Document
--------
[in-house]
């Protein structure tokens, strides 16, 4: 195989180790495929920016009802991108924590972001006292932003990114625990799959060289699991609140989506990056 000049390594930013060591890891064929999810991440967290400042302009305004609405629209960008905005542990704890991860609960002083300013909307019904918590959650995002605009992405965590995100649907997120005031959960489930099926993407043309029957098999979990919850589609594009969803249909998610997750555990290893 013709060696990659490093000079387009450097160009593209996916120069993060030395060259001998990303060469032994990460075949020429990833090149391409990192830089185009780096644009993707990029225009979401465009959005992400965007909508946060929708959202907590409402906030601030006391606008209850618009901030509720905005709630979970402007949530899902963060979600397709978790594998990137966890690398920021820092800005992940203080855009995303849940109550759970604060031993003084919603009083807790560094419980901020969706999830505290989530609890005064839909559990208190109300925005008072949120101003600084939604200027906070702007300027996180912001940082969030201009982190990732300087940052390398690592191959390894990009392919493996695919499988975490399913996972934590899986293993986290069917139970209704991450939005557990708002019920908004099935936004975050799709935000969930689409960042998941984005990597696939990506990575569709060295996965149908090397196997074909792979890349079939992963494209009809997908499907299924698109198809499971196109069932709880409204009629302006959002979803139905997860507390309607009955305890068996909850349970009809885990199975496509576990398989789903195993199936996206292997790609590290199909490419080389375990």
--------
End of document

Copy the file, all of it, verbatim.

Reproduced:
[in-house]
């Protein structure tokens, strides 16, 4: 195989180790495929920016009802991108924590972001006292932003990114625990799959060289699991609140989506990056 000049390594930013060591890891064929999810991440967290400042302009305004609405629209960008905005542990704890991860609960002083300013909307019904918590959650995002605009992405965590995100649907997120005031959960489930099926993407043309029957098999979990919850589609594009969803249909998610997750555990290893 013709060696990659490093000079387009450097160009593209996916120069993060030395060259001998990303060469032994990460075949020429990833090149391409990192830089185009780096644009993707990029225009979401465009959005992400965007909508946060929708959202907590409402906030601030006391606008209850618009901030509720905005709630979970402007949530899902963060979600397709978790594998990137966890690398920021820092800005992940203080855009995303849940109550759970604060031993003084919603009083807790560094419980901020969706999830505290989530609890005064839909559990208190109300925005008072949120101003600084939604200027906070702007300027996180912001940082969030201009982190990732300087940052390398690592191959390894990009392919493996695919499988975490399913996972934590899986293993986290069917139970209704991450939005557990708002019920908004099935936004975050799709935000969930689409960042998941984005990597696939990506990575569709060295996965149908090397196997074909792979890349079939992963494209009809997908499907299924698109198809499971196109069932709880409204009629302006959002979803139905997860507390309607009955305890068996909850349970009809885990199975496509576990398989789903195993199936996206292997790609590290199909490419080389375990």